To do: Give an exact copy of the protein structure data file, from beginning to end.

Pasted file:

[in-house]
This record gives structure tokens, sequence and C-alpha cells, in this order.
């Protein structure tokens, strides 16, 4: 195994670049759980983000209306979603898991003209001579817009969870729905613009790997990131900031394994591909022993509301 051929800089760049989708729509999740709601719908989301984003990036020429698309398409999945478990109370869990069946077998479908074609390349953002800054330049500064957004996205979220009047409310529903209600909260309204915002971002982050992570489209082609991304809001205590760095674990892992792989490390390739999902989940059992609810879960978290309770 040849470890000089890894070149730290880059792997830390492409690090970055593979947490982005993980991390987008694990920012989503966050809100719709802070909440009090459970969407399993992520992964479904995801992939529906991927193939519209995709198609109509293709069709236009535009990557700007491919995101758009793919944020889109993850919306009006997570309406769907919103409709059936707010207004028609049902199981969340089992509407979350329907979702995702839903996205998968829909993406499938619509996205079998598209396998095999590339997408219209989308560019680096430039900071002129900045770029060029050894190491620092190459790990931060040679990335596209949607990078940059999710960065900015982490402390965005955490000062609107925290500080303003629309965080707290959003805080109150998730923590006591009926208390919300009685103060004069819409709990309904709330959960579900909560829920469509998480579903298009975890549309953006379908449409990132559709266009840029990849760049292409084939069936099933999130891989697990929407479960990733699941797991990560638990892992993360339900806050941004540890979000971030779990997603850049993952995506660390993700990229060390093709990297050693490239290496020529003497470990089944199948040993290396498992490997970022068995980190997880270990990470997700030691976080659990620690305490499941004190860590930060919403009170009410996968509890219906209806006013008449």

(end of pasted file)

[in-house]
This record gives structure tokens, sequence and C-alpha cells, in this order.
């Protein structure tokens, strides 16, 4: 195994670049759980983000209306979603898991003209001579817009969870729905613009790997990131900031394994591909022993509301 051929800089760049989708729509999740709601719908989301984003990036020429698309398409999945478990109370869990069946077998479908074609390349953002800054330049500064957004996205979220009047409310529903209600909260309204915002971002982050992570489209082609991304809001205590760095674990892992792989490390390739999902989940059992609810879960978290309770 040849470890000089890894070149730290880059792997830390492409690090970055593979947490982005993980991390987008694990920012989503966050809100719709802070909440009090459970969407399993992520992964479904995801992939529906991927193939519209995709198609109509293709069709236009535009990557700007491919995101758009793919944020889109993850919306009006997570309406769907919103409709059936707010207004028609049902199981969340089992509407979350329907979702995702839903996205998968829909993406499938619509996205079998598209396998095999590339997408219209989308560019680096430039900071002129900045770029060029050894190491620092190459790990931060040679990335596209949607990078940059999710960065900015982490402390965005955490000062609107925290500080303003629309965080707290959003805080109150998730923590006591009926208390919300009685103060004069819409709990309904709330959960579900909560829920469509998480579903298009975890549309953006379908449409990132559709266009840029990849760049292409084939069936099933999130891989697990929407479960990733699941797991990560638990892992993360339900806050941004540890979000971030779990997603850049993952995506660390993700990229060390093709990297050693490239290496020529003497470990089944199948040993290396498992490997970022068995980190997880270990990470997700030691976080659990620690305490499941004190860590930060919403009170009410996968509890219906209806006013008449």